This focus on shifting the contours of the national debate is sometimes referred to as expanding the “Overton window.” It is altogether possible that Ocasio-Cortez doesn’t think that a 70 percent marginal tax rate is realistic in our lifetime—she might not even think it’s the best option from a narrow, technocratic perspective of economic performance—but it doesn’t need to be. As the Open Markets Institute’s Matt Stoller notes, “One thing that [Ocasio-Cortez] has shown is that political leadership matters. Just proposing a 70 percent marginal tax rate has restructured a debate over taxes. Obama’s presidency was defined by self-imposed limits.”

Today, in a way that hasn’t been true for decades, more Americans are at least aware of something that might otherwise have been ignored as either overly wonky or, well, crazy. The 70 percent figure proposed by Ocasio-Cortez was a subject of debate—and derision—at Davos. But by joking about it, billionaires and aspiring billionaires, in effect, helped legitimate it. After all, if the richest people in the world are worried about it, it might just be a good idea. (And Dell CEO Michael Dell unintentionally helped remind the audience that the United States had a 70 percent marginal rate as recently as the 1970s). The economist William Gale, my Brookings colleague, wrote a piece responding to Ocasio-Cortez’s proposal, taking issue with the 70 percent figure but agreeing with the underlying principle: “Ultimately, if we want more revenue from the rich, we should broaden the base and boost rates. Raising taxes on the rich is an idea whose time has come, receiving consistent support in polls over the last few decades.”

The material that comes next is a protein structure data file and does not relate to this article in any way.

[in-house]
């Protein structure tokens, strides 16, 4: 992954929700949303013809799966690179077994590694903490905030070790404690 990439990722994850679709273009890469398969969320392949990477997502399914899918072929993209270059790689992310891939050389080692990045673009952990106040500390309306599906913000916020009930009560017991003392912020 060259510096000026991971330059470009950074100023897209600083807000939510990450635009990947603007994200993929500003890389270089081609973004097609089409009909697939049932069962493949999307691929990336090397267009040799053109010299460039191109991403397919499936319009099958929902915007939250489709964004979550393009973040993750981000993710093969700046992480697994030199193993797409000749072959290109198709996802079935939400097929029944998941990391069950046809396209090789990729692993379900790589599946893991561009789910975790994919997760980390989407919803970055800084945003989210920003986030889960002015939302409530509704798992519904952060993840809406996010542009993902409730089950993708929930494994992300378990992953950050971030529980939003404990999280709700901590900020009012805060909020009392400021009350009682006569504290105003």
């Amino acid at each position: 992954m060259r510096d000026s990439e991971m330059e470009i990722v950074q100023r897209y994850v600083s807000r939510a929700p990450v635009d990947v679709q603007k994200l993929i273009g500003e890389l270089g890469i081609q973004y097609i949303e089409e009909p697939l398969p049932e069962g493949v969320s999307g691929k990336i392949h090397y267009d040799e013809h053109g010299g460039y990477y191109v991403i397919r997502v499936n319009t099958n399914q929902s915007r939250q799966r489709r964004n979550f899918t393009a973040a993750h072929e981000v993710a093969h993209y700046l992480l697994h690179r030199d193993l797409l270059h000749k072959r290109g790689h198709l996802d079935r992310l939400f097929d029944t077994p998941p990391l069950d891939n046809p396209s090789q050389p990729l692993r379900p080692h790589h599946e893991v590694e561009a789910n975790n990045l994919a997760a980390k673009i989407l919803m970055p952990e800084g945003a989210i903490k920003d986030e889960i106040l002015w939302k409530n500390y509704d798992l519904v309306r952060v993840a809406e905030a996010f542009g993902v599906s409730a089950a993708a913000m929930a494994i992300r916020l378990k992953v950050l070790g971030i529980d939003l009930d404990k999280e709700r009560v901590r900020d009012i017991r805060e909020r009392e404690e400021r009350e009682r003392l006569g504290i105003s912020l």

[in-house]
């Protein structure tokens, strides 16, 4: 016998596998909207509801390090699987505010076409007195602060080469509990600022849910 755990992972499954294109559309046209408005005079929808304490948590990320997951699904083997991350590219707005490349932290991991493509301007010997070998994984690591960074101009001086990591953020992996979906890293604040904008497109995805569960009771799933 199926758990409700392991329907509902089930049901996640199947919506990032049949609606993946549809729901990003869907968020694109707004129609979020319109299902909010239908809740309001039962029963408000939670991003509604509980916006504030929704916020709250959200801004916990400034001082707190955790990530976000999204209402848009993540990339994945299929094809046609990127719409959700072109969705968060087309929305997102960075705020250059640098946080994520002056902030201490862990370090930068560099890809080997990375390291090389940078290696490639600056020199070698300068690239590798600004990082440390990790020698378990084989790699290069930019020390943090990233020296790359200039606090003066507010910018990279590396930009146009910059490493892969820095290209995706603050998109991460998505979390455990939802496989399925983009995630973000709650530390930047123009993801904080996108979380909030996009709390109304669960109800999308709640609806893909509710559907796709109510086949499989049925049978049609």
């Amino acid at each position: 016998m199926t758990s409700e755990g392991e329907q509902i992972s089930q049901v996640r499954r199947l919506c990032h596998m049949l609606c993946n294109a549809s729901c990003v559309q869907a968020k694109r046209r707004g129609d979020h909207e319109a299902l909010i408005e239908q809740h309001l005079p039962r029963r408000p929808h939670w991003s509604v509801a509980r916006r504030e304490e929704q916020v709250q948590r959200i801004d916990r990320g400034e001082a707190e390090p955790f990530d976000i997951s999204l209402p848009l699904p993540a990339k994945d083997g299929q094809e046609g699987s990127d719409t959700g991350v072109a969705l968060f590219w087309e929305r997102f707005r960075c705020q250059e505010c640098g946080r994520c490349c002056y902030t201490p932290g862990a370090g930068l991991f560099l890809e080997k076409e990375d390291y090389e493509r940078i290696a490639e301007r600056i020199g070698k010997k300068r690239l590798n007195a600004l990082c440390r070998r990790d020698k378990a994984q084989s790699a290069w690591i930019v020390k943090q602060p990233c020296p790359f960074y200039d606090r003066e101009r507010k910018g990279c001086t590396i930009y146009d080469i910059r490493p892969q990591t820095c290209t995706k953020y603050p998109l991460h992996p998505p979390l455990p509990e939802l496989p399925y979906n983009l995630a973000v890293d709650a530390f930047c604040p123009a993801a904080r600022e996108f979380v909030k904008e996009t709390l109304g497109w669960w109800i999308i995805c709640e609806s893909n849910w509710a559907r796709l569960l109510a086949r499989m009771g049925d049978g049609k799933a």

This new style of Democratic politics is a far cry from the technocratic “what works-ism” that has dominated in center-left parties since the 1990s. The incrementalist approach, by its very nature, preemptively accepts policy and ideological concessions in the name of prudence. It prioritizes being sensible and serious. But why is being sensible an end in itself? As Ocasio-Cortez’s chief of staff, the 32-year-old Saikat Chakrabarti, said regarding another seemingly unrealistic idea, the Green New Deal: “If it’s really not possible, then we can revisit. The idea is to set the most ambitious thing we can do and then make a plan for it. Why not try?”

I don’t feel strongly about a 70 percent marginal tax rate, but I don’t need to. I might even conclude that it simply “feels” too high. But that just means that if and when a Democratic candidate for president proposes a 50 percent tax rate on income that’s more than $10 million, I’ll be impressed with how “moderate,” reasonable, and sensible it sounds.

[Shadi Hamid is a contributing editor at The Atlantic and a senior fellow at the Project on U.S. Relations with the Islamic World at the Brookings Institution. He is the author of Islamic Exceptionalism: How the Struggle Over Islam Is Reshaping the World, and a co-editor of the new book Rethinking Political Islam.]